What is laetrile?
Laetrile is a compound that has been used as a treatment for people with cancer worldwide. It is not approved by the US Food and Drug Administration (FDA) as a treatment for cancer or any other medical condition. The term "laetrile" comes from 2 words (laevorotatory and mandelonitrile) and is used to describe a purified form of the chemical amygdalin. Amygdalin is a plant compound that contains sugar and produces cyanide. Cyanide is believed to be the active cancer-killing ingredient in laetrile. Amygdalin is found in the pits of many fruits and in raw nuts. It is also found in other plants such as lima beans, clover, and sorghum.
The names laetrile, Laetrile, and amygdalin are often used in place of one another, but they are not the same product. The chemical make-up of Laetrile patented in the United States is different from the laetrile/amygdalin produced in Mexico. The patented Laetrile is a partly synthetic (man-made) form of amygdalin, while the laetrile/amygdalin made in Mexico comes from crushed apricot pits. The studies discussed in this fact sheet used either Mexican laetrile/amygdalin or Laetrile. The generic term "laetrile" will be used throughout this summary except in cases when the patented version of Laetrile is known to have been used in a study.
What is the history of the discovery and use of laetrile as a complementary or alternative treatment for cancer?
Amygdalin was first isolated in 1830 and was used as an anticancer agent in Russia as early as 1845. Its first recorded use in the United States as a treatment for cancer was in the 1920s. The early pill form of amygdalin was found to be too toxic, and work with the compound was stopped. In the 1950s, a reportedly nontoxic, partly synthetic form of amygdalin was made and patented in the United States as Laetrile. Laetrile gained popularity in the 1970s as a single anticancer agent and as part of a metabolic therapy program that included a special diet, high-dose vitamin supplements, and pancreatic enzymes (a group of proteins that aid in the digestion of food). By 1978, more than 70,000 people in the United States had reportedly been treated with Laetrile.
What is the theory behind the claim that laetrile is useful in treating cancer?
Cyanide is thought to be the main anticancer ingredient in laetrile. Two other breakdown products of amygdalin, prunasin (which is similar in structure to Laetrile) and benzaldehyde, may also be cancer cell blockers. See the PDQ health professional summary on Laetrile/Amygdalin for more information on theory.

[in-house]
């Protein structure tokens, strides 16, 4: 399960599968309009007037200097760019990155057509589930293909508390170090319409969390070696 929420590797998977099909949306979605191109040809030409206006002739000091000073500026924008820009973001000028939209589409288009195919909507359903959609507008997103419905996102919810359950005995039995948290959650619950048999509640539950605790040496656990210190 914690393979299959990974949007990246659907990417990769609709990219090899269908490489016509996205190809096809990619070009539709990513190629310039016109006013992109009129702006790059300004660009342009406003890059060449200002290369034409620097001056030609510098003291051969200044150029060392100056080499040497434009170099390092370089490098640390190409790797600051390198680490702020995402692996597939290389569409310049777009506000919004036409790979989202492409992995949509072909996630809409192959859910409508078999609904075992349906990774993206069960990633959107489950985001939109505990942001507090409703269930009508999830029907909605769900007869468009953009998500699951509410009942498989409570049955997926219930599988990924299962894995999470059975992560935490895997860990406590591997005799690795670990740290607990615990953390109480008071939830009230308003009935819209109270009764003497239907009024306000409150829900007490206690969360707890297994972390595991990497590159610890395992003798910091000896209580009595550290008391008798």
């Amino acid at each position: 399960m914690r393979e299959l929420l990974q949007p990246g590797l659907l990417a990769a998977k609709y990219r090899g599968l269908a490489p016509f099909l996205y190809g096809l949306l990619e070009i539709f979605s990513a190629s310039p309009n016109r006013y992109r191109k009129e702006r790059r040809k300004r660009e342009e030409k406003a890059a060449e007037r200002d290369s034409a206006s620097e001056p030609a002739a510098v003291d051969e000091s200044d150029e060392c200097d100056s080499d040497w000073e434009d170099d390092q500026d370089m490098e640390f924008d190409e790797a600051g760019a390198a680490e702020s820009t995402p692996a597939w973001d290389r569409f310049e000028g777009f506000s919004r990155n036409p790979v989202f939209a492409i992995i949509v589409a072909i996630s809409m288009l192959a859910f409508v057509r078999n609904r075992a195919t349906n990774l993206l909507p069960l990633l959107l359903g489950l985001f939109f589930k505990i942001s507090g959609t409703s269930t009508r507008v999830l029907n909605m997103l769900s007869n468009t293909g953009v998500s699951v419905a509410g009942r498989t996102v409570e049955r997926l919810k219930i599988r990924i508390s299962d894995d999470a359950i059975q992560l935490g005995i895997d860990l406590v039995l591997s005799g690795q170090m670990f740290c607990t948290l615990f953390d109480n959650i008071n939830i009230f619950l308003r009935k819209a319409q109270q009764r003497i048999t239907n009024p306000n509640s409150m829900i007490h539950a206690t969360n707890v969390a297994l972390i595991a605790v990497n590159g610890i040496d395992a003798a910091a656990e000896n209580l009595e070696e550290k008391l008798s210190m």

How is laetrile administered?
Laetrile is given by mouth (orally) as a pill. It can also be given by injection into a vein (intravenously) or muscle. Laetrile is commonly given intravenously over a period of time and then orally as maintenance therapy (treatment given to help extend the benefit of previous therapy).
Have any preclinical (laboratory or animal) studies been conducted using laetrile?
Preclinical studies have been done with laetrile either alone or combined with other substances. These studies tested the benefits of laetrile against cancer, the side effects of laetrile treatment, where and how laetrile breaks down in the body, and how laetrile and its breakdown products leave the body. Laboratory and animal studies have shown little evidence that laetrile is effective against cancer.
Have any clinical trials (research studies with people) of laetrile been conducted?
No controlled clinical trials (trials that compare groups of patients who receive the new treatment to groups who do not) of laetrile have been reported.
Although many anecdotal reports (incomplete descriptions of the medical/treatment history of one or more patients) and case reports (detailed reports of the diagnosis, treatment, and follow-up of individual patients) are available, they provide little evidence to support laetrile as a treatment for cancer.
The following has been reported from case series about the use of laetrile in patients with cancer:
- A case series (a group or series of case reports involving patients who were given similar treatment) of 44 patients treated with laetrile was published in 1953. Most of the patients who showed some improvement also received radiation therapy or anticancer drugs, so it is not known which treatment produced the benefit.